As part of the Chinese Historical Wrongs Legacy Initiative, we’ve digitized a small selection of inquests and inquiries from 1872 to 1934, found in series GR-0431. These were chosen to reflect the experiences of early Chinese immigrants to B.C. – their living and working conditions, and their unfortunate accidental or unusual deaths. They range from a woman working in a brothel in Barkerville who died of natural causes to three sawmill workers who died from malnutrition. Learn more.
*All transcriptions are provided by volunteers, and the accuracy of the transcriptions is not guaranteed. Please be sure to verify the information by viewing the image record, or visiting the BC Archives in person.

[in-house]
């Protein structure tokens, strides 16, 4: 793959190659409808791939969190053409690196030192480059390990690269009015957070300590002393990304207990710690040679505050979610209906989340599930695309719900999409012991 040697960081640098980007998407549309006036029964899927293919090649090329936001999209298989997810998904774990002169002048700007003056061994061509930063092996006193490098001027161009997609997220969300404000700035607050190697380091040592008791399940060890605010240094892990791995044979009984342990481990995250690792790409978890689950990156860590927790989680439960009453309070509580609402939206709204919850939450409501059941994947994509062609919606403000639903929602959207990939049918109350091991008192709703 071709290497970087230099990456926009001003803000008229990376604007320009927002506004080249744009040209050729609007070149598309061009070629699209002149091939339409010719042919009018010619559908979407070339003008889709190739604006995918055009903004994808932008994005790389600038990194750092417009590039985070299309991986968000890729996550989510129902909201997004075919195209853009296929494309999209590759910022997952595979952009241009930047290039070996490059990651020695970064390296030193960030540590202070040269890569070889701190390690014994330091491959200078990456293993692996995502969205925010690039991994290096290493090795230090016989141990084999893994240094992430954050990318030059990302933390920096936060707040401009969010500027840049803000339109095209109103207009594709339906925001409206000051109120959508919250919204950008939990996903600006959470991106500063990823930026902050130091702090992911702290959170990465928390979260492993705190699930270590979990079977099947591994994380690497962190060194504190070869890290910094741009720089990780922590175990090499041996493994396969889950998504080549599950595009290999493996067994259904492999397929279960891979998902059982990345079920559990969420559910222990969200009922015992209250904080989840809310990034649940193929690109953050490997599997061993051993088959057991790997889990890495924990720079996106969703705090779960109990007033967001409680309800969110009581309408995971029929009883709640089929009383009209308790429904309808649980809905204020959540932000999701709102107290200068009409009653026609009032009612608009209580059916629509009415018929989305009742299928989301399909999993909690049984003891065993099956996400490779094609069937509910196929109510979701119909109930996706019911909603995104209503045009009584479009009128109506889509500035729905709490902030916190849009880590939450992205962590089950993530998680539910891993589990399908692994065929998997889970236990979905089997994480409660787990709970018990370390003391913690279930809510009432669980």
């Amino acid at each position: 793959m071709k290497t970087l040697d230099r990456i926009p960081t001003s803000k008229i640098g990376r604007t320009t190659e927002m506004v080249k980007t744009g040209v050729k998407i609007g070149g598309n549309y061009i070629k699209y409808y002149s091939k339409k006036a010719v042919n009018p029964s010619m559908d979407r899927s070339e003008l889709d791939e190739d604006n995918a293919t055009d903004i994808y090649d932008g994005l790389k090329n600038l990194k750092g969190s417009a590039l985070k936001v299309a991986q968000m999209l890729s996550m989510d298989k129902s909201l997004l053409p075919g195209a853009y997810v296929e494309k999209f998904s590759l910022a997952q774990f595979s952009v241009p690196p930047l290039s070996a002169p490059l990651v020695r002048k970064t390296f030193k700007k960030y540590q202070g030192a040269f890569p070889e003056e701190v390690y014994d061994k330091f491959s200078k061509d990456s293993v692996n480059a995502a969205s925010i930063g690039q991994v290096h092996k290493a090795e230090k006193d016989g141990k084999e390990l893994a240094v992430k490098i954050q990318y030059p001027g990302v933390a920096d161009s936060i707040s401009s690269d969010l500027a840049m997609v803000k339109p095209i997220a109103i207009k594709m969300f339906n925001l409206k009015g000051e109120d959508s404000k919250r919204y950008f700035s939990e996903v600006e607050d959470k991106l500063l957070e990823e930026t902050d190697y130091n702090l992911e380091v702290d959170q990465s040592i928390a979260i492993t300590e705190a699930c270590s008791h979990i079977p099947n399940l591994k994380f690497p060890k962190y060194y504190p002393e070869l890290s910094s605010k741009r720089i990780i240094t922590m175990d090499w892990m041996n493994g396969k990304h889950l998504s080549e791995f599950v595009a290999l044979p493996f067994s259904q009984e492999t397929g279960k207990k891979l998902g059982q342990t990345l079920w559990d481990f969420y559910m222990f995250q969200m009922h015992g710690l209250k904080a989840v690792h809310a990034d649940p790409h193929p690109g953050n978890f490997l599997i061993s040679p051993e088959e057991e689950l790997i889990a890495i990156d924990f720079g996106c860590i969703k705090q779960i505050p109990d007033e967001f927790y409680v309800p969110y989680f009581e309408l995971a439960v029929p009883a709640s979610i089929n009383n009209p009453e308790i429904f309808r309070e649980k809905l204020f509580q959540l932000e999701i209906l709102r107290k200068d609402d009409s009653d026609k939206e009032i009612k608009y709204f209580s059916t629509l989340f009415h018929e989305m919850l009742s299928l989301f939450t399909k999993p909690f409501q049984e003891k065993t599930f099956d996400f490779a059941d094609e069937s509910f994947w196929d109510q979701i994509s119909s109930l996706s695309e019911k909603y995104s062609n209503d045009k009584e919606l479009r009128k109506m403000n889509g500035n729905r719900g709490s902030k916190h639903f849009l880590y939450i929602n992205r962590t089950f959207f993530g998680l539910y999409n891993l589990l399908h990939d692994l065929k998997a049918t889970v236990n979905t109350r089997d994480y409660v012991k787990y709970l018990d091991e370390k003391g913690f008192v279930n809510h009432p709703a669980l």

*Please note that archival source materials are original historical documents that have not been censored, reviewed or otherwise altered by the Royal BC Museum. Some materials may contain content that is racist, sexist or otherwise offensive. The Royal BC Museum is only the custodian of archival materials; the content does not necessarily reflect the views or policies of the Royal BC Museum.
reluctant and would not approach the body of the deceased on Saturday evening when requested to assist in putting the body in a box
The other two chinamen were perfectly willing to assist but Ah Seong would not assist and remained outside at the gate until the other chinamen put the body of Ah Soy in the box or coffin and nailed it up - We then returned to Hope
Taken upon oath and acknowledged this twenty fifth day of September in the year of our Lord one thousand eight hundred and eight four before me
James Wardle Deputy Coroner